JSTOR–Free Access to Early Journal Content and Serving “Unaffiliated” Users
Dear Library and Publisher Colleagues,
I am writing to share exciting news: Today, we are making journal content on JSTOR published prior to 1923 in the United States and prior to 1870 elsewhere, freely available to the public for reading and downloading. This includes nearly 500,000 articles from more than 200 journals, representing approximately 6% of the total content on JSTOR.
We are taking this step as part of our continuous effort to provide the widest possible access to the content on JSTOR while ensuring the long-term preservation of this important material. To date, we have primarily provided access to people through a growing base of libraries and institutions. In 1995, only ten journals were digitized and available to just a few universities. Today, millions of people from more than 7,000 institutions in 153 countries have access to journals on JSTOR through their universities, colleges, high schools, businesses, research institutions, museums, historical societies, and public libraries.
This constitutes remarkable progress and impact, but there remain many people who are not affiliated with institutions who want access to the knowledge preserved in JSTOR. We have taken a variety of steps over the years to serve them. First, in 1999 we began partnering with our publishers and scholarly societies to provide access to their journals to their society members and other individuals through what we call our Individual Access Program. More than 300 journals are accessible to individuals in this way today. Second, in 2006 we initiated another program–the Publisher Sales Service–to enable publishers to sell their articles to the public through the JSTOR platform. There are 762 journals that have articles for sale in this way today, with prices set by each individual publisher. Third, in 2009 we began partnering with universities and colleges to offer their alumni access to content on JSTOR. There are 18 schools in this pilot program today.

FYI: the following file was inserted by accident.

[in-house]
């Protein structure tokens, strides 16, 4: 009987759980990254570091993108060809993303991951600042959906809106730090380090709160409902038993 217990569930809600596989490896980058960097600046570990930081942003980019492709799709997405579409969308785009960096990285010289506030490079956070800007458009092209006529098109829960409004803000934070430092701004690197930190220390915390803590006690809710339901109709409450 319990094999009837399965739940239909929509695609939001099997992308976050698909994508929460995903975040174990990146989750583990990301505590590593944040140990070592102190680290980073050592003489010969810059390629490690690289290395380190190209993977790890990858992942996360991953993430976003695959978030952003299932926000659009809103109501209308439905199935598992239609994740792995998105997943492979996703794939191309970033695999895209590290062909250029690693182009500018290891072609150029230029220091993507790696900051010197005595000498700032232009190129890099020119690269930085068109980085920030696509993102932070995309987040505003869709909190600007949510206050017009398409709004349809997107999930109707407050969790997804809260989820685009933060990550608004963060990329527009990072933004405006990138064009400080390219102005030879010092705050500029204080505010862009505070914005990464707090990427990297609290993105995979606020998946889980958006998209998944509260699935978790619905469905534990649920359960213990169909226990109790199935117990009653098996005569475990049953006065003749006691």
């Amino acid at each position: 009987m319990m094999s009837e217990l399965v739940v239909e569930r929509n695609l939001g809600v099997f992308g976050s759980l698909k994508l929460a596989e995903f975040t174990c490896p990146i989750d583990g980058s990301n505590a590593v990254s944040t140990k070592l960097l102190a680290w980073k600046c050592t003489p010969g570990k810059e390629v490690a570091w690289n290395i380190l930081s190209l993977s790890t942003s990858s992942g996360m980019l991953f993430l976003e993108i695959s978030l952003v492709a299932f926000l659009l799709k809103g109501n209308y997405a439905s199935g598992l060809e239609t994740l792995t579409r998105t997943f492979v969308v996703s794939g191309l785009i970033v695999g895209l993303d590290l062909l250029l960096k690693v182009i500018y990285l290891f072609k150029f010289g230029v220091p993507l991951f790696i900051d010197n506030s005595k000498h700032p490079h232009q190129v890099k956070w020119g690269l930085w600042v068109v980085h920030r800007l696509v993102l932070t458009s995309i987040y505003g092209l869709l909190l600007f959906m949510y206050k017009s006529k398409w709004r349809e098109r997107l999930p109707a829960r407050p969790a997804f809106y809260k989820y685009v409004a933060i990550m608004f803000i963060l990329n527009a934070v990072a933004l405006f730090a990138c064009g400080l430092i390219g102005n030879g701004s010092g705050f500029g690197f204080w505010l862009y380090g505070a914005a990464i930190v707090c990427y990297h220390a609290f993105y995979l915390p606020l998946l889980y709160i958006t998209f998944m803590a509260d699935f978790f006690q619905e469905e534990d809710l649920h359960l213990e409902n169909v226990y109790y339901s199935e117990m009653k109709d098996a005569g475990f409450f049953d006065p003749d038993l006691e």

While these efforts are serving some users, there is more that can be done. About a year ago, we started working on a next set of initiatives to test and provide additional forms of access to content on JSTOR for individuals. These initiatives include: supporting publishers who wish to test different price points for their articles that are part of the Publisher Sales Service; working with our publishers to experiment with a new capability for individuals to read some articles online without charge if they register with us; and providing free access for individuals to the early journal content available through JSTOR. We are very excited about the potential for this next wave of efforts. We are confident that they will result in broader access to scholarship in the near term, and enable JSTOR and our publishers to test and develop new models that meet the wider public’s needs in the future.
I hope you share our excitement about today’s announcement. We look forward to continuing to work with you to further access to individuals in the future. More information about the Early Journal Content is available, including an FAQ.
On a final note, I realize that some people may speculate that making the Early Journal Content free to the public today is a direct response to widely-publicized events over the summer involving an individual who was indicted for downloading a substantial portion of content from JSTOR, allegedly for the purpose of posting it to file sharing sites. While we had been working on releasing the pre-1923/pre-1870 content before the incident took place, it would be inaccurate to say that these events have had no impact on our planning. We considered whether to delay or accelerate this action, largely out of concern that people might draw incorrect conclusions about our motivations. In the end, we decided to press ahead with our plans to make the Early Journal Content available, which we believe is in the best interest of our library and publisher partners, and students, scholars, and researchers everywhere.
Please feel free to let me know if you have questions.
JSTOR Managing Director